Unlike Porter’s strategy categorisations, the Treacy and Wiersema categories are notmutually exclusive. It is possible to pursue operational excellence and customer intimacy, for example (as easyJet does), or customer intimacy and product leadership(as Virgin does). Pursuing all three is probably somewhat difficult, since the companywill be providing exceptional value for money, which is of course likely to lead toreduced profit margins.

Organisations might be market challengers, which seek to increase their share of themarket by adopting a market penetration strategy. They might be market followers,which allow the market leader to make most of the investment in developing a newmarket, then follow along behind and pick up any segments the leader has not alreadytaken. Finally, an organisation might be a market nicher, concentrating on a small segment of the market. This is a typical strategy of a small organisation with fewresources, but with a strong competency in one area.

Market challenger strategies

Market challengers are organisations which seek to increase their share of the market,usually through aggressive competitive tactics. Market challengers are in a differentposition from market leaders in that they have two choices of competitor to attack: theycan attack the market leader (a high-risk but potentially high-gain strategy) or they cantry to pick off the smaller competitors, either by out-competing them or by taking themover. Attacking the market leader probably means that the organisation will be upagainst a larger organisation than itself – the market leader probably has the resourcesand the experience to mount a vigorous defence, whereas the smaller organisations may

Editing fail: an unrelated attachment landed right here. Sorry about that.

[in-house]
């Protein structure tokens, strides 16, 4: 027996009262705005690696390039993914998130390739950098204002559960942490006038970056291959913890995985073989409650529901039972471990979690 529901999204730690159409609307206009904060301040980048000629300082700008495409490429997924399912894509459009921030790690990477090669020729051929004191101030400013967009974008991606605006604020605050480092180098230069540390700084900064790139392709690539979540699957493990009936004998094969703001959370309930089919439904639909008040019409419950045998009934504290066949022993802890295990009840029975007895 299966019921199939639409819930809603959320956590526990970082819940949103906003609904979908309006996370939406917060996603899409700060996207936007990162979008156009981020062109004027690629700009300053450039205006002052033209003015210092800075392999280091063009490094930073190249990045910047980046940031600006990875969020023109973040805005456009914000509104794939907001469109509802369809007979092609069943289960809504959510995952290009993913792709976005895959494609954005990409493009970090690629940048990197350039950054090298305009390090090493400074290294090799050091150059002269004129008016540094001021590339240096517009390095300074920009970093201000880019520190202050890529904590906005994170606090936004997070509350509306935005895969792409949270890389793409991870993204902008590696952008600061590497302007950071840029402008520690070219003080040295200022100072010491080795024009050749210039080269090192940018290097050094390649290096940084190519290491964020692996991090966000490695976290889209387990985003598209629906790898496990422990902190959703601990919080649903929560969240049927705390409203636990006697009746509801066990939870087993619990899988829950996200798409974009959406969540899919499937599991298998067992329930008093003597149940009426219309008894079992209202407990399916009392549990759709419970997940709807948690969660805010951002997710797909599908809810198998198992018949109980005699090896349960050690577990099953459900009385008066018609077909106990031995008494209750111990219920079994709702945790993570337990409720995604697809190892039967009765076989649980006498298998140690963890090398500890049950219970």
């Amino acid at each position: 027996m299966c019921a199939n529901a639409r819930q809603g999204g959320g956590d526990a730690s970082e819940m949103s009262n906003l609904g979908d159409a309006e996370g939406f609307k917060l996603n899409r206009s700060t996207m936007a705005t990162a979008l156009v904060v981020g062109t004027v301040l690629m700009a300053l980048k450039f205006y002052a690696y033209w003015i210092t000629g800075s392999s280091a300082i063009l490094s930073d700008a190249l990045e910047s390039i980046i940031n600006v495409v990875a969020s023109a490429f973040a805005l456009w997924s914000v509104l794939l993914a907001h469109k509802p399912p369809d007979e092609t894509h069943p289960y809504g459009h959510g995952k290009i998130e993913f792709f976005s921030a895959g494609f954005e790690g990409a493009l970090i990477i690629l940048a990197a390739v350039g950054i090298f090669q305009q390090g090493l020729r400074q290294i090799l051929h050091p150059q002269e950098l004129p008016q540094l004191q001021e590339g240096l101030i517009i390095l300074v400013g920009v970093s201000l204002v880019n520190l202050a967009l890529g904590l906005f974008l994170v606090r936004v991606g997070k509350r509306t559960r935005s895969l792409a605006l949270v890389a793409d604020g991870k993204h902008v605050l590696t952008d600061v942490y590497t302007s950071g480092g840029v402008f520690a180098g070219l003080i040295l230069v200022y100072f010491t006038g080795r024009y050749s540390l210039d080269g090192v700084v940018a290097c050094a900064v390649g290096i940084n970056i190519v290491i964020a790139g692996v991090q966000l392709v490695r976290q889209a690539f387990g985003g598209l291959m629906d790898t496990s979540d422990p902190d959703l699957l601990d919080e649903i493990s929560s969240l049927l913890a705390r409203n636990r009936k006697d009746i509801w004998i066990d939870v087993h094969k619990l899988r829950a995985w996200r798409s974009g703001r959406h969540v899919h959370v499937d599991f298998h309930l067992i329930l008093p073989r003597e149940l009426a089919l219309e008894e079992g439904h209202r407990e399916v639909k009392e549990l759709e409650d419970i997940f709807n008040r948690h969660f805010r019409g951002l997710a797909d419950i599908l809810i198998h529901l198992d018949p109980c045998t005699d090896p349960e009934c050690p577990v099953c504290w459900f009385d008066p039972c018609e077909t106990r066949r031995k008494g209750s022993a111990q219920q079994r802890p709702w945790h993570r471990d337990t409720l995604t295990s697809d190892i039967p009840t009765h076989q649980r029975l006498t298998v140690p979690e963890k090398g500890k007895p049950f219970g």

3 Product leadership. Companies pursuing this strategy offer leading-edge, state-of-the-art products and services, aiming to make the competitors’ products (and indeedtheir own) obsolete. Such companies have large R&D expenditures, staff innovationprogrammes and systems for getting new products to market quickly.

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not be so able to withstand a determined assault. However, beating the market leaderwould mean becoming market leader oneself – which has quite obvious advantages.

In order to attack the market leader, the challenger must have a clear competitiveadvantage: a cost advantage, or the ability to provide better value for money by offer-ing a better product. Attacking smaller competitors may only require an aggressive promotional campaign, a short price war, or a takeover policy. The strategies open to amarket challenger are shown in Table 7.1.